Statistics from catalogue 1


Occurrence of 2526 events post-1800 by decade
600

500

1130

No. of incidents

400

300

200

100

0 1800 1810 1820 1830 1840 1850 1860 1870 1880 1890 1900 1910 1920 1930 1940 1950 1960 1970 1980 1990 2000

Decade starting ...

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Statistics from catalogue 2


Breakdown of 20th. century events by environment
Airland
4% 5% 1 9%

Seasea Sealand
9%

Seaair Landsea Landland Landair

9% 50% 1 % 2% 1 %

Airsea Airland Airair

Landland

32% were cross-environment events


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Statistics from catalogue 3


Breakdown of 20th. century events by causes
45% 40%

% incidents attributable

35% 30% 25% 20% 15% 10% 5% 0%

% C2

% Comms

% Nav

% IFF

% ID

% Mvt

% Wpns

% Delib

% Accidt

% unkn

Causes

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Incident frequency on recent operations

Falklands, 1982 1
UK land units involved in Operation Corporate:
20 18 16 14 No. of units 12 10 8 6 4 2 0 1 2 3 4 5 6 7 8 9 10 11 12 13 14 15 16 17 18 19 20 21 22 23 24 25 26 Days from start Infantry Armour CAS Aviation Artillery

242 unitdays

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Falklands, 1982 2
Land amicides on Op. Corporate including near-misses:
6

20 incidents
5

No. of incidents

San Carlos Goose Green

= 0.08/unit-day
Dismount Armour CAS Aviation Artillery

0 1 2 3 4 5 6 7 8 9 10 11 12 13 14 15 16 17 18 19 20 21 22 23 24 25 26 Days from start

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Iraq, 1991 1
UK land units involved in Operation Granby:
20 18 16 14 No. of units 12 10 8 6 4 2 0 1 2 3 Days from start 4 5 Infantry Armour CAS Aviation Artillery

87 unit-days

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Iraq, 1991 2
Land amicides on Op. Granby including near-misses:
20 18 16 14 No. of incidents 12 10 8 6 4 2 0 1 2 3 Days from start 4 5

20 UK incidents = 0.23/unit-day
Dismount Armour CAS Aviation Artillery US (all)

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Iraq, 2003 1
UK land units involved in Operation Telic 1:
20 18 16 14 No. of units 12 10 8 6 4 2 0 1 3 5 7 9 11 13 15 17 19 21 23 25 27 29 31 33 35 37 39 Days from 20 March 41 Infantry Armour CAS Aviation Artillery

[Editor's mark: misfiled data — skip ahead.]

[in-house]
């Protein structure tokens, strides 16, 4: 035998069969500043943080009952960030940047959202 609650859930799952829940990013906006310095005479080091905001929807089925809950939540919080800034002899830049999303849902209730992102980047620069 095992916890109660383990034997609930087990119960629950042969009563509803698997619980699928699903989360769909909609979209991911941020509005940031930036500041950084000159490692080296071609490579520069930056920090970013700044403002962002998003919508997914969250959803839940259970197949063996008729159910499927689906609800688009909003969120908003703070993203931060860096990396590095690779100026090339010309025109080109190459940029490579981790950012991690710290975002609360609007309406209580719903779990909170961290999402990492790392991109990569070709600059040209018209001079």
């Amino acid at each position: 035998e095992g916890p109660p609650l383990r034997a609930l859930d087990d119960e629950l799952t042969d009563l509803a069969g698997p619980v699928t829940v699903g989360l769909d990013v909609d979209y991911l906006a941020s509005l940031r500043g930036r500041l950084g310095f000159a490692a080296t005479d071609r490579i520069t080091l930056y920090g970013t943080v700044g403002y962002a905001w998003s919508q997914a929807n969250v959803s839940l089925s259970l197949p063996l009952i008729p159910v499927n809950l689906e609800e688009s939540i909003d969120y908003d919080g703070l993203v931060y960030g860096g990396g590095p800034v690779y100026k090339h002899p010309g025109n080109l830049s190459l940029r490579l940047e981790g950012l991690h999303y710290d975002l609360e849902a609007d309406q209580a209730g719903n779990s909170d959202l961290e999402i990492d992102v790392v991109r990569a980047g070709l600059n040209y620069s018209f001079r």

637 unit-days

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Iraq, 2003 2
Land amicides on Op. Telic 1 including near-misses:
12

46 UK incidents
10

= 0.07/unit-day
Dismount Armour CAS Aviation Artillery US (all)

No. of incidents

0 10 13 16 19 22 25 28 31 34 37 Days from 20 March 40 1 4 7

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Conclusions on incident frequency


Incident rates are similar when normalized
from 0.05 to 0.25 per unit-day marked effects of operational tempo

Normalized rates very similar to Normandy, 1944


at around 0.1 incidents per unit-day

Thus more dependent on human factors than technology


reinforces validity of HA for these research purposes

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What value has HA added to friendly fire studies?

Value of catalogue
Has compiled a representative sample of events
statistically robust for analysis purposes

Has provided understanding of patterns in incidents


e.g. commonly poor C3 followed by poor physical ID emphasizing multiple causes per event Reasons (2000) Swiss cheese model of civil accidents

Highlighted frequency of cross-environment events


alerted procurement to need for cross-boundary solutions

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Impact of project
Better understanding of event frequency and causality Informed building of INCIDER* decision-making model Input to BoI studies for CID procurement
quantifying relative importance of each environment in terms of casualties and maintaining operational effectiveness

Input to NAO and PAC reports on CID


2002, 2006 and 2007

Ongoing input to Parliamentary Questions on CID


* Integrative Combat Identification Entity Relationship model; see Dean et al. (2005)